Will "Eurovegas" Save Spain, or Destroy it?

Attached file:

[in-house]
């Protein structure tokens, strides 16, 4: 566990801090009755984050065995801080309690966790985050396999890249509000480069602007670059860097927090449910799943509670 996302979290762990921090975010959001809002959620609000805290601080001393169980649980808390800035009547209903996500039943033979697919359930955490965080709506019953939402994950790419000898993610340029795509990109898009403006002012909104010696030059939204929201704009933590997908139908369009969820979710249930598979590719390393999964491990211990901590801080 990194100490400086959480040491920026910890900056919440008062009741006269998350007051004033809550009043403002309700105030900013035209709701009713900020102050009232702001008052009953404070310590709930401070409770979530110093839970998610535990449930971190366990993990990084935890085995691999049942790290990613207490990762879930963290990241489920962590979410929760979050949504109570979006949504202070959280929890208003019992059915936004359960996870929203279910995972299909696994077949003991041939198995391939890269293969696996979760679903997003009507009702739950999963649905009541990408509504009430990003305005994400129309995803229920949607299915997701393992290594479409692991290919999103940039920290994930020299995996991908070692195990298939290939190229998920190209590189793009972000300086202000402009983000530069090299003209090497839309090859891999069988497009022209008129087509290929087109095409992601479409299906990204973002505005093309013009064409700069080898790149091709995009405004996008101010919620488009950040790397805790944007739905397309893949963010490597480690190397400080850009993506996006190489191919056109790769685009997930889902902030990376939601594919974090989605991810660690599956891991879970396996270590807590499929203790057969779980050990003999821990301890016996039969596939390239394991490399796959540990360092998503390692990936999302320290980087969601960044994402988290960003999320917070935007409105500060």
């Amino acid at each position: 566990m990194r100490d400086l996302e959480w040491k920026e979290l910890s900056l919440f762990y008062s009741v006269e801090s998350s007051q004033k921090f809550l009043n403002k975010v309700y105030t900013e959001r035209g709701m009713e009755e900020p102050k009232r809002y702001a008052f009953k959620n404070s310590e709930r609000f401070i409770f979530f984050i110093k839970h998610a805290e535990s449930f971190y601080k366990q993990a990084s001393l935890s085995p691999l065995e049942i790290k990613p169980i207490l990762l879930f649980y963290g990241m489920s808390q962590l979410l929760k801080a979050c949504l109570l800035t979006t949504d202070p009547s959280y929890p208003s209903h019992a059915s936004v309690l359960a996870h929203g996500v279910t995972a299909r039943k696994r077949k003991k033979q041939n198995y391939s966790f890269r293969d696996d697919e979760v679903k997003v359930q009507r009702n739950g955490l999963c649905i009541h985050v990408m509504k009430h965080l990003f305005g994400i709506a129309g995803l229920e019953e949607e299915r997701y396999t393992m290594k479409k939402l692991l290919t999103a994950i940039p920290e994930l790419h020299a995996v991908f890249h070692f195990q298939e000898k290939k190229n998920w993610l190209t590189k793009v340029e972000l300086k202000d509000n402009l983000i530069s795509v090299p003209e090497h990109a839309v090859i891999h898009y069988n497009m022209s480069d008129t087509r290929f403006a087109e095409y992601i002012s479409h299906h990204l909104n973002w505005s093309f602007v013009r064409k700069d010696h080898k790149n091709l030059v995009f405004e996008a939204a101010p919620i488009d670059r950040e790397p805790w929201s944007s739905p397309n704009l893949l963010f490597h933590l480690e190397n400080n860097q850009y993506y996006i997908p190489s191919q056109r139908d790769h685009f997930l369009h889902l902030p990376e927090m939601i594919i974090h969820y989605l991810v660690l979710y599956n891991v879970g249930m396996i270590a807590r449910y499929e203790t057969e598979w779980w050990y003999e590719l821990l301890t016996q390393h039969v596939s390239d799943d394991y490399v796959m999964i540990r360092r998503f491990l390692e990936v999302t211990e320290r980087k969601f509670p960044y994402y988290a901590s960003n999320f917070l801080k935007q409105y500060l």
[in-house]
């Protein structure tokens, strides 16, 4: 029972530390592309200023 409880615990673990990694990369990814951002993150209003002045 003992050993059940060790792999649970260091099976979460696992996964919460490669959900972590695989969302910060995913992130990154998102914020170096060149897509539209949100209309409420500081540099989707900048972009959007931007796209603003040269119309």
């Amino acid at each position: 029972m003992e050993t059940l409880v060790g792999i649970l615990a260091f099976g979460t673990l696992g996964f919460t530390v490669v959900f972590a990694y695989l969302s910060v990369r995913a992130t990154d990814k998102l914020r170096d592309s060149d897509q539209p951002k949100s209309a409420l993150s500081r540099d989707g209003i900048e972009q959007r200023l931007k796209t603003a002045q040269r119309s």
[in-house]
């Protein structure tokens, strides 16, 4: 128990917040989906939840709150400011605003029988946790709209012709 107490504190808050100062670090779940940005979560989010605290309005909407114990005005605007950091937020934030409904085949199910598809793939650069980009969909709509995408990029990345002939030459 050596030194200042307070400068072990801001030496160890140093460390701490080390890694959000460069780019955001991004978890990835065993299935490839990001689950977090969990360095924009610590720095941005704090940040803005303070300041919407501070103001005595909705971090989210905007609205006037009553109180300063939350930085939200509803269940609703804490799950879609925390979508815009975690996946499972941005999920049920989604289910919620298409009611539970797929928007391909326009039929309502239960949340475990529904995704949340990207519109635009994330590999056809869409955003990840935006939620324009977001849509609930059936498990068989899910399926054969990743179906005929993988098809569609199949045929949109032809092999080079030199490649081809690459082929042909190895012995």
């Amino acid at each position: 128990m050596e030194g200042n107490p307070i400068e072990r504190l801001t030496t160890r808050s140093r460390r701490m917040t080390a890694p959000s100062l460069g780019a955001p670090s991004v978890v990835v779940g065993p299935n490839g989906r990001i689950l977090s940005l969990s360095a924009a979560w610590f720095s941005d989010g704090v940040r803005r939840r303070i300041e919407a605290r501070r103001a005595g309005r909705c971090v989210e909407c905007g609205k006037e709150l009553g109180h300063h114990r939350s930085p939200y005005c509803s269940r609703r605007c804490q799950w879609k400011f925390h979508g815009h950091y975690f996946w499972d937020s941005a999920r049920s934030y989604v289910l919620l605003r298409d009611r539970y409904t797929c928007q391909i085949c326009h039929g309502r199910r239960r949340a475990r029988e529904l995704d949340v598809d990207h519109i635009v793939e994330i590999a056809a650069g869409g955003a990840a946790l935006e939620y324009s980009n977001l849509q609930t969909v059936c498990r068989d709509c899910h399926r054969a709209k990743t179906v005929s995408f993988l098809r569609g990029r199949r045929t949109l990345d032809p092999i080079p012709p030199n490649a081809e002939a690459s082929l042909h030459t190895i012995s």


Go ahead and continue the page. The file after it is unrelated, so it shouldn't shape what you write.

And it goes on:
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Spain's unemployment rate is hovering at a staggering 23%, so the government is resorting to an old American stand-by to try and cure its economic woes: casinos. The envisioned “Eurovegas” would be in one of two locations in Madrid and consist of six casinos, 12 hotels with 36,000 rooms, a convention center, three golf courses, shopping centers, bars and restaurants. The driving force behind the project is American casino mogul (and Newt Gingrich megabacker) Sheldon Adelson, who is looking to invest $22 billion in the lofty endeavor. Of course, he's got a few conditions, including easing the nation's smoking ban to allow gamblers to smoke inside, and bending zoning restrictions in order to build skyscrapers. Adelson says the project would create 260,000 jobs, but the idea has evoked fierce opposition in Spain. Many Spaniards fear that the "European Sin City," which would cover an area equivalent to 1,000 futbol fields, could create a sprawling hotbed of alcohol, drugs, gang violence and prostitution. Others simple believe the plan would be fiscally irresponsible. "I think a casino would be a waste of brain power and labor,” says Juan Garcia, a spokesman for an anti-Eurovegas association, “and instead endorse an activity that has little do with research, innovation and development.” Despite opposition, the plan may prevail; the Spanish government recently changed hands from Socialist to center-right, pro-business Catalan nationalists who are more likely to support the idea of boosting Spain's economy with a skyward business endeavor, even if it is a gamble.